This is our weekly look at fantasy adjustments you should make based on venue and/or weather. Entering Week 10 of the NFL season, knowing which players should see an improvement or decline in their projection can be a key to victory.
It is shaping up to be a rain-free Sunday across the states, which should help many Americans enjoy the beautiful fall foliage. Personally, I’ll be watching football. November has brought the colder weather that should start to impact team’s passing games, and I have projected that impact and the impact of playing at home and on the road for every fantasy-relevant player in Week 10 for Elite subscribers. Here are the ones I find most interesting.
Sunday, 1 p.m. ET
With no precipitation in the forecast this weekend, the most weather-influenced affair should be the Lions/Bears game in Chicago. Both temperatures in the mid-30s and moderate winds pushing into double-digit miles per hour will likely hurt the success of each team’s passing games and push their play-calling a bit toward running the ball.
From a fantasy perspective, those factors shouldn’t impact quarterbacks Mitchell Trubisky (+0.8) and Matthew Stafford (-1.1) equally. Trubisky’s athleticism and willingness to run makes him less sensitive to changing conditions, and his being at home more than counterbalances the 0.2 fantasy points he is projected to lose for the weather. The pocket-passer Stafford should suffer twice that fantasy loss for the weather and even more playing on the road.
In shallow and medium formats, Stafford will be an easy quarterback to avoid this week. The bigger question is how you should handle his top two receivers, Marvin Jones (-0.7) and Kenny Golladay (-0.8). With Golden Tate traded to the Eagles, Jones and Golladay will have bigger pieces of the team’s target share to help counterbalance their projected losses for the bad passing weather. From there, it comes down to defense.
The Bears’ defense with a returning Khalil Mack is one of the stingiest in football against the pass, but their best qualities should damage Stafford’s fantasy production more than that of his receivers. Over the first six weeks when Mack was healthy, the Bears defense transformed from forcing 20% fewer interceptions and 50% fewer passer fumbles in 2017 to 20% more interceptions and 30% more passer fumbles than a typical team. I’ve highlighted those weeks with Mack in the chart.
Those interceptions and lost fumbles cost the quarterback points, but not his receivers. Meanwhile, the Bears defense has had a far subtler impact on passing yards and touchdowns per attempt, which factors have both plateaued at about 5% below the league average.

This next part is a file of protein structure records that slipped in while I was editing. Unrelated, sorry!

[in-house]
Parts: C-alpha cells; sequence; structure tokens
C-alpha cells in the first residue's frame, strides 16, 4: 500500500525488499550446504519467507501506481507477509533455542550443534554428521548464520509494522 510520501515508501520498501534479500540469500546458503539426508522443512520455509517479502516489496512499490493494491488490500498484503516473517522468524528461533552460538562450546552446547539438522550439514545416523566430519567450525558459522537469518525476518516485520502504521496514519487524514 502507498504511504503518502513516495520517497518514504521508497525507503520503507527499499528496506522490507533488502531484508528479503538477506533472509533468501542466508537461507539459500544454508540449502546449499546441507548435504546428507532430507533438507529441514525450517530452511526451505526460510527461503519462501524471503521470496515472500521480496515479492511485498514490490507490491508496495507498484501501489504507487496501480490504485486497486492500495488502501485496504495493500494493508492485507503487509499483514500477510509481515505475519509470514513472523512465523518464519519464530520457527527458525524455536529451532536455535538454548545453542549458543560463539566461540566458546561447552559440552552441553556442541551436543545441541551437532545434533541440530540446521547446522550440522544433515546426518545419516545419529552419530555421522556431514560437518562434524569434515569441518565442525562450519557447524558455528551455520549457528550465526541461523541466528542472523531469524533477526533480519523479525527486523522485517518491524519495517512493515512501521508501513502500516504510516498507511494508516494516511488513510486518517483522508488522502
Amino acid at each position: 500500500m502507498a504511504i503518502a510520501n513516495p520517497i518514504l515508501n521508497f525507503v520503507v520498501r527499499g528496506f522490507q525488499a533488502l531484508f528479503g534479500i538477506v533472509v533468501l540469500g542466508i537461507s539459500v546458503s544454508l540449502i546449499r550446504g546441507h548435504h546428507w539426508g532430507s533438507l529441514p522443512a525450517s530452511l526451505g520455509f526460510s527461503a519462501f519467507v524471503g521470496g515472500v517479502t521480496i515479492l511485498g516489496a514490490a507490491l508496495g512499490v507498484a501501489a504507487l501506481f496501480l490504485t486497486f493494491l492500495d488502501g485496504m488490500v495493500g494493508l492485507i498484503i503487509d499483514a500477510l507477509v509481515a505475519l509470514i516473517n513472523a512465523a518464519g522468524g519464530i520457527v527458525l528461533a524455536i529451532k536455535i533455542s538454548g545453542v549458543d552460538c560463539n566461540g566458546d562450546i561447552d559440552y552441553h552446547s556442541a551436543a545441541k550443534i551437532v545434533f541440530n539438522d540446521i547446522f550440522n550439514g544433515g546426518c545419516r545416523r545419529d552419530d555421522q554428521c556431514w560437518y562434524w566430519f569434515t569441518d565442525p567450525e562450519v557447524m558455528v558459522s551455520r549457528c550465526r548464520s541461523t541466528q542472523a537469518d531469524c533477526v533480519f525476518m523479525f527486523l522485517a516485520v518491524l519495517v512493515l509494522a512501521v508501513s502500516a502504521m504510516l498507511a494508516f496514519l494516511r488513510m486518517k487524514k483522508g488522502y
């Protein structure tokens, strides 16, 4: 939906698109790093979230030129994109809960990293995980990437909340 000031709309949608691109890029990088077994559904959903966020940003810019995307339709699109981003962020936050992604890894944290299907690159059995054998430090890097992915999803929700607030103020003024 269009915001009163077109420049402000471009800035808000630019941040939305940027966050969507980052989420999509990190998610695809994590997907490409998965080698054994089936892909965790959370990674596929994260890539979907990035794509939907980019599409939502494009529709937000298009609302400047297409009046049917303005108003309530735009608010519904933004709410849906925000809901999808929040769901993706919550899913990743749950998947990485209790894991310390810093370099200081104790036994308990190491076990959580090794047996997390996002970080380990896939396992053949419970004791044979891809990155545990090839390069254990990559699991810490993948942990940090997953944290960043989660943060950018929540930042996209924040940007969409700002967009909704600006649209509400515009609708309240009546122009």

That isn’t enough to turn Jones and Golladay into clear bench candidates for the week, especially when other factors like home field and turnover trends suggest a potential for some garbage time passing production for the Lions. You just should look elsewhere for your DFS lineups.
I showed last week that Aaron Rodgers (+1.7) is impervious to cold weather, so the borderline-freezing temperatures forecast for his game in Lambeau against the Dolphins should be of little concern. But Rodgers does show the typical home/road splits of mere mortals. Since 2012, he has scored 2.6 more fantasy points per game at home than on the road. Between that and a Dolphins defense that promotes passing touchdowns per play by 30 percent, third-highest in football, Rodgers should be primed for a big fantasy day. Ditto for Davante Adams (+0.3), Marquez Valdes-Scantling (+0.2), and Aaron Jones (+0.7), the latter two of whom you can now start every week with confidence with Geronimo Allison landing on injured reserve and Ty Montgomery being traded to the Ravens.
Those latest roster moves make the Packers pretty easy to decode for fantasy. For me, the more interesting questions for this game come from the Dolphins. The Packers defense is one of the two that encourages passing touchdowns even more than the Dolphins do, and linebacker Blake Martinez’s ankle injury could help turn this game into a shootout. Danny Amendola (-0.7) has seen at least 6 targets and made at least 5 catches in four straight games thanks in part to Albert Wilson’s season-ending injury. I think he’s a usable flex option even with Kenny Stills (-0.6) and DeVante Parker (-0.5) both playing again. I’d also be fine starting either running back Frank Gore (+0.3) or Kenyan Drake (+0.3). The former should see a small bump because of the cold weather and the latter should see a small bump because of the road start.
Drew Brees (-2.9) is having the best season of his career. His Saints are 7-1 and just vanquished the previously undefeated Rams to seize control of home field in the NFC. He’s completing a career-best 76.3% of his passes, and he has 18 touchdowns against 1 interception. He sounds like an every-week must-start in fantasy. But he is not. Brees has always shown pretty extreme home/road splits, no doubt in part due to the Superdome and a team built to play half of their games there. This year, those splits have been even more extreme, and his 236-1.5-0.3 average road line has netted him 17.9 fantasy points per game, just between the overall averages of Blake Bortles and Dak Prescott.
|Drew Brees’ Home/Road Splits, 2018|
|At Home||On the Road|
|Yards / Gm||348||236|
|TD / Gm||3.0||1.5|
|INT / Gm||0.0||0.3|
|FanPts / Gm||26.3||17.9|
In shallower formats, it may not be worth it to you to play matchups with Brees as your normal starter, but this isn’t the week to reach further than Michael Thomas (-1.6) for Saints’ receivers in fantasy, especially since the Bengals defense is stronger against the pass than the run. Feel free to pick up Dez Bryant, but leave him on your benches until at earliest the team returns home in Week 11 to face the relatively pass-friendly Eagles.